Hecontagion of Covid-19 through aerosols has been published by the Ministry of Health after the warnings that more than a hundred scientists communicated to the WHO since the beginning of this pandemic, urging the recognition of the risks.
This data is also collected in thescientific report of the World Health Organization, where the scientific evidence on the transmission of SARS-Cov-2 through the air is recognized.
To understand the risk involved andhow we can do to protect closed environments such as schools, shops or hospitals, we first define youwhat are aerosols and how they influence the spread of the coronavirus.
What are aerosols
Aerosols are solid or liquid particles that are suspended in the air.
These particles are produced when the respiratory droplets that humans emit when we breathe, speak, sneeze, cough or sing, mix with the surrounding air and form an aerosol.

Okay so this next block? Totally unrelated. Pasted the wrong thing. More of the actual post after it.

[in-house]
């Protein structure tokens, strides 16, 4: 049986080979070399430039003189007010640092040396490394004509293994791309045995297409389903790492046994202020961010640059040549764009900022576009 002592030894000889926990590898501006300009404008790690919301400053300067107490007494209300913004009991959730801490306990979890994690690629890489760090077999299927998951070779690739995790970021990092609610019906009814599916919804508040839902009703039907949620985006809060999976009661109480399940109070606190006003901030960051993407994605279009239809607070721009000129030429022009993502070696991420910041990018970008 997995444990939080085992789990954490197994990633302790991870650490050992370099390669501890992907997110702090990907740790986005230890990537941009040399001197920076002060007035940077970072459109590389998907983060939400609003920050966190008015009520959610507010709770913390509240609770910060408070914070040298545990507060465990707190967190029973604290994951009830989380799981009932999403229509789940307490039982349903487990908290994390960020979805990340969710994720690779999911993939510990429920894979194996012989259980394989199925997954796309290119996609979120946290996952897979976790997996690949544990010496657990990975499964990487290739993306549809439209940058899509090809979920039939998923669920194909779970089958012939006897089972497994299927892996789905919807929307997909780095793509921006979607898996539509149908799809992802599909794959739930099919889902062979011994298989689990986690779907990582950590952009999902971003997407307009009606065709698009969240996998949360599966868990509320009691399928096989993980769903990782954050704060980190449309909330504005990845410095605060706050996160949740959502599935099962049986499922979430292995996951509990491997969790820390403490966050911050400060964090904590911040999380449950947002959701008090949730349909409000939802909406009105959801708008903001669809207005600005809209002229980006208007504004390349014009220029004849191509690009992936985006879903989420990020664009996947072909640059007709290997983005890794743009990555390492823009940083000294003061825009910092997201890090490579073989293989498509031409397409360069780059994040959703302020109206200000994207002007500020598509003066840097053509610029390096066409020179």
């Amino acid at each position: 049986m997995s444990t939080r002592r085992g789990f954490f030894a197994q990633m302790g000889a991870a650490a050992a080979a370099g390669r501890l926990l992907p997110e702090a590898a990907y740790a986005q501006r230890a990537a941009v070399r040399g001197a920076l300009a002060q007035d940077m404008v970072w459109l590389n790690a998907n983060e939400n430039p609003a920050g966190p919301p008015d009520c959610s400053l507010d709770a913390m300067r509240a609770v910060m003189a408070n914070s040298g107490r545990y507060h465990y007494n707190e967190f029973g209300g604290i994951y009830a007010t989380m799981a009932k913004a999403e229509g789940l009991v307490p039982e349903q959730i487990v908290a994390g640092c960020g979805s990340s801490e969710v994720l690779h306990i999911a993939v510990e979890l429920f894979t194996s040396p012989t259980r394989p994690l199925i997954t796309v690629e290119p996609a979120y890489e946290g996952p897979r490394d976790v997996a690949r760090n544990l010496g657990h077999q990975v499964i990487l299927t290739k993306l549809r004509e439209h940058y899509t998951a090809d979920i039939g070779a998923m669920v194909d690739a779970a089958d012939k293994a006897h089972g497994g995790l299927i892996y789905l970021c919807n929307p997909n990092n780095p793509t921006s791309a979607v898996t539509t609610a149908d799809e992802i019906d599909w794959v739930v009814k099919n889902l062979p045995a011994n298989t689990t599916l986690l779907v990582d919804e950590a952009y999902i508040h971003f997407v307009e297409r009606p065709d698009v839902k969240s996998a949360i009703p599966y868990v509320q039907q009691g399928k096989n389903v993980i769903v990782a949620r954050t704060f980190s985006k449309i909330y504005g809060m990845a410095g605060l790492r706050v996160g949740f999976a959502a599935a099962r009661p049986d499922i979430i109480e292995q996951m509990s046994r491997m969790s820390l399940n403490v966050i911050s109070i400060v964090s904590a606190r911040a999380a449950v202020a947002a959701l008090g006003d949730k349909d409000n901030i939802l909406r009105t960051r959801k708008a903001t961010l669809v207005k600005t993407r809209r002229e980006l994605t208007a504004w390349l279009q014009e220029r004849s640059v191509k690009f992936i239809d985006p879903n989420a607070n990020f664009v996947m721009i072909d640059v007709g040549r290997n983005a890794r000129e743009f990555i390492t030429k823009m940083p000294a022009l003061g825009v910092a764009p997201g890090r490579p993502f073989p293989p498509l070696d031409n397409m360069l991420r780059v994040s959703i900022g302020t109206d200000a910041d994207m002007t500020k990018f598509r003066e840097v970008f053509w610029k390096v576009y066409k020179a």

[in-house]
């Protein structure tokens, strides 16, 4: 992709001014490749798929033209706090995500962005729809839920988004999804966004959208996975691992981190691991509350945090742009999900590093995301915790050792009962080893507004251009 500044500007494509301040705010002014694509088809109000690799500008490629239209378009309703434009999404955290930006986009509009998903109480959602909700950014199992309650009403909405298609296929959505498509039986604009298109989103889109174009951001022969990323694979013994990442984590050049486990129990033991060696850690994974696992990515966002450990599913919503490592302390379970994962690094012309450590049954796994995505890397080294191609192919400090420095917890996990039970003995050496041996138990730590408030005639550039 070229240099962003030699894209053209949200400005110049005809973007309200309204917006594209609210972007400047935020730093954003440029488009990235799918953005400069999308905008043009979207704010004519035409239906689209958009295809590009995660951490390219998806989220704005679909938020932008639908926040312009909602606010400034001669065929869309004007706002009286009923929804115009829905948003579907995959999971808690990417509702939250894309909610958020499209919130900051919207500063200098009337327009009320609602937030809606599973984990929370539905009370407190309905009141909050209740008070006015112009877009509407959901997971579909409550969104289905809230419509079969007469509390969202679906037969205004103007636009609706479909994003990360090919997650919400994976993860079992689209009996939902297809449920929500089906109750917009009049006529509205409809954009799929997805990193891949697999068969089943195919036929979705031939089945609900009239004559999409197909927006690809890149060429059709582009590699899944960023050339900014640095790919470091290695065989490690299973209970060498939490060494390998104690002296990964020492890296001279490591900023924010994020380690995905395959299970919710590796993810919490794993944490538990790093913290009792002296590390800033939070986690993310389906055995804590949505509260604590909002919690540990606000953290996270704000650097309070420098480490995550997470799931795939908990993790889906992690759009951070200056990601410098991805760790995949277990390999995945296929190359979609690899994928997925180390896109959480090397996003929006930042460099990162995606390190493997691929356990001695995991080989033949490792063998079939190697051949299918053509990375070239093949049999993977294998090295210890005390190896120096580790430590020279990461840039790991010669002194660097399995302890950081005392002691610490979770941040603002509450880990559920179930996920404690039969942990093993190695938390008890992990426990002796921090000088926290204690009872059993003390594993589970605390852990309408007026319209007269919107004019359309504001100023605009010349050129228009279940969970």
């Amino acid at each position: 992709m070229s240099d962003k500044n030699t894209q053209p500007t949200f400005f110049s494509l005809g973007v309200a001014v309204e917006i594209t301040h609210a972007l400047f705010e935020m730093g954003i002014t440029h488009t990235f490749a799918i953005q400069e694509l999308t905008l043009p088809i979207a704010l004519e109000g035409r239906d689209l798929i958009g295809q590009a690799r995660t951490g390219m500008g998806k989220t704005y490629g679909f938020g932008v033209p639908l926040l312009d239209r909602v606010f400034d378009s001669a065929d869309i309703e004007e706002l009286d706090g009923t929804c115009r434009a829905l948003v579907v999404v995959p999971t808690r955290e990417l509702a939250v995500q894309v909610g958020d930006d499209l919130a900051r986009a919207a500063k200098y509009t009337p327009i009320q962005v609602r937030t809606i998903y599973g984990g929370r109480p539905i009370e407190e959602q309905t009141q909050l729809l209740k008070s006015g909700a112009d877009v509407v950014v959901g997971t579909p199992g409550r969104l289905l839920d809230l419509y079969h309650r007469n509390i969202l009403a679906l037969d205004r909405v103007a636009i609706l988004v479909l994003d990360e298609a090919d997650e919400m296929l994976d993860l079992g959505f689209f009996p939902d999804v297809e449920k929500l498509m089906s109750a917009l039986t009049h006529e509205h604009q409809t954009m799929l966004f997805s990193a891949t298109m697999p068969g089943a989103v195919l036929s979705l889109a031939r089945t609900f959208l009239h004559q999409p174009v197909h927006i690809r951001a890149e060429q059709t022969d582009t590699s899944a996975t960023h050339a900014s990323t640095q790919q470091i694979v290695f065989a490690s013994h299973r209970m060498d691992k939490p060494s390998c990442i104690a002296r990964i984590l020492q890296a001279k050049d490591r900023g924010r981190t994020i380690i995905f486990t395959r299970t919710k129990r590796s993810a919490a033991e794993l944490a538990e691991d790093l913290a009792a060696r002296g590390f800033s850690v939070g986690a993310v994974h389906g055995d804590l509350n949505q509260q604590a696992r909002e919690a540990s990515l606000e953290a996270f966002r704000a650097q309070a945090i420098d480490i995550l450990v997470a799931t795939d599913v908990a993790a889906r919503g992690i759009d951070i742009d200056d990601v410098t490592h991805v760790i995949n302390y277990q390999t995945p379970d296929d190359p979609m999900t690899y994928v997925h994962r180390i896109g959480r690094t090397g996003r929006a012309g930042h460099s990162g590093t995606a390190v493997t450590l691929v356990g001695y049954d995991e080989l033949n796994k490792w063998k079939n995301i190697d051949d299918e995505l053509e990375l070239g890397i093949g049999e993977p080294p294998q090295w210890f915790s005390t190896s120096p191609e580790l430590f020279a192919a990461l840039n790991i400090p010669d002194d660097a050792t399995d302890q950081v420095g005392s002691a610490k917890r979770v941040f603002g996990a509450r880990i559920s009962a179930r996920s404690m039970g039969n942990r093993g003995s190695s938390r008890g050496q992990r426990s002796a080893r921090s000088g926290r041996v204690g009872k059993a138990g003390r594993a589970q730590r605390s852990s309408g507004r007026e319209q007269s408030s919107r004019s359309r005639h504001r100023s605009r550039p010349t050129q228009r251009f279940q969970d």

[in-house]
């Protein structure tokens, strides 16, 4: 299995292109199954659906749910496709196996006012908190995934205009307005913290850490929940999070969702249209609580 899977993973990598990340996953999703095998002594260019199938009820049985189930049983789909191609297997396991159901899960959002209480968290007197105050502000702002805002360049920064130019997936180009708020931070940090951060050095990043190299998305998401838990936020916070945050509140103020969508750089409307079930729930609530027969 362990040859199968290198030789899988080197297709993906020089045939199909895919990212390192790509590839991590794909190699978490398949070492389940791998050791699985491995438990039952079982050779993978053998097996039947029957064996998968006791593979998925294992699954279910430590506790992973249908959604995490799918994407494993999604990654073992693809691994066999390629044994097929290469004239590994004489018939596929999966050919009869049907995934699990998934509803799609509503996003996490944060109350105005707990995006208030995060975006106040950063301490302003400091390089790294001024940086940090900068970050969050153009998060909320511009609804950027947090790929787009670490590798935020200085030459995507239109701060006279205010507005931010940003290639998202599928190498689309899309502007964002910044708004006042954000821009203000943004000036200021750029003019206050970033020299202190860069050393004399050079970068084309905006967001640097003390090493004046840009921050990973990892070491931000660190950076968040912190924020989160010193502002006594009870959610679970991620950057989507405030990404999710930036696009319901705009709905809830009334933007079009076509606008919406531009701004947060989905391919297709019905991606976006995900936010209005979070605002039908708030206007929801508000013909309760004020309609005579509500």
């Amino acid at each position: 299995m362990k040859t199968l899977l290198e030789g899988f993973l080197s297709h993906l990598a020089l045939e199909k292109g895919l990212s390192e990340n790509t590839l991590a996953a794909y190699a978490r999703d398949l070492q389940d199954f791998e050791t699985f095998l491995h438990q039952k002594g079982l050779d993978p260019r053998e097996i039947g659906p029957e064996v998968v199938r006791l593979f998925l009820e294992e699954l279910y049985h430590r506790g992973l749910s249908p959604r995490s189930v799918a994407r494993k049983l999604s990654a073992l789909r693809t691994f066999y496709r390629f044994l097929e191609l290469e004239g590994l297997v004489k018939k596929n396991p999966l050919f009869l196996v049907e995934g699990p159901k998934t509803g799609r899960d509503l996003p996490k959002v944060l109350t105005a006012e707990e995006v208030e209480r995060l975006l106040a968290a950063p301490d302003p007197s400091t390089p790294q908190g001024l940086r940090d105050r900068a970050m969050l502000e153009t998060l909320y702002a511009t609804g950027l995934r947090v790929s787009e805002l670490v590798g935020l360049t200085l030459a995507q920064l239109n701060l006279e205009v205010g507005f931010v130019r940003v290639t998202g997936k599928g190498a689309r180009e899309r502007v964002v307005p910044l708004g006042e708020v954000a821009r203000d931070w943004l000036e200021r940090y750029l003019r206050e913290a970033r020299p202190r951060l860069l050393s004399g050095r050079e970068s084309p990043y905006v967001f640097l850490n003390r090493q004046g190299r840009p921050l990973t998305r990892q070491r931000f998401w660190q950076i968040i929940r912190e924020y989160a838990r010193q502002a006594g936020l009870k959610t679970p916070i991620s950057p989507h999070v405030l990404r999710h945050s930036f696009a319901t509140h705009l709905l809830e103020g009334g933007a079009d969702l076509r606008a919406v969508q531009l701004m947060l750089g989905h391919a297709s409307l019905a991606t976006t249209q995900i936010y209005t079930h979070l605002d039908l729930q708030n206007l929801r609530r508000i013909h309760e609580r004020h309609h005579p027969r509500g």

The size of these droplets varies depending on how and where they are produced in the airways. For example, when we cough we generate a greater number of drops than when we speak. But beware, when we have a conversation for only two or three minutes, we already begin to produce the same amount of drops as when we cough.
If they are larger drops, they quickly fall to the ground. But if they are smaller than 5 microns, thatthey are usually the ones we give off when we breathe, they can stay in the air for longer.
Aerosol transmission of SARS-CoV-2
In the size of the droplets that make up the aerosols is where therisk of virus transmission by aerosols. Because, research has shown,droplets smaller than 5 microns can remain suspended in the air for hours.
Therefore, airborne transmission becomes highly dangerous in a closed room that is poorly ventilated with an infected person or after this person has coughed there.
When someone sneezes or coughs, they expel larger droplets that quickly fall to the ground. But, when someone speaks or breathes, they throw small droplets into the surrounding air that, due to their low weight, floats for longer in the environment and makes it more dangerous in the face of coronavirus contagion.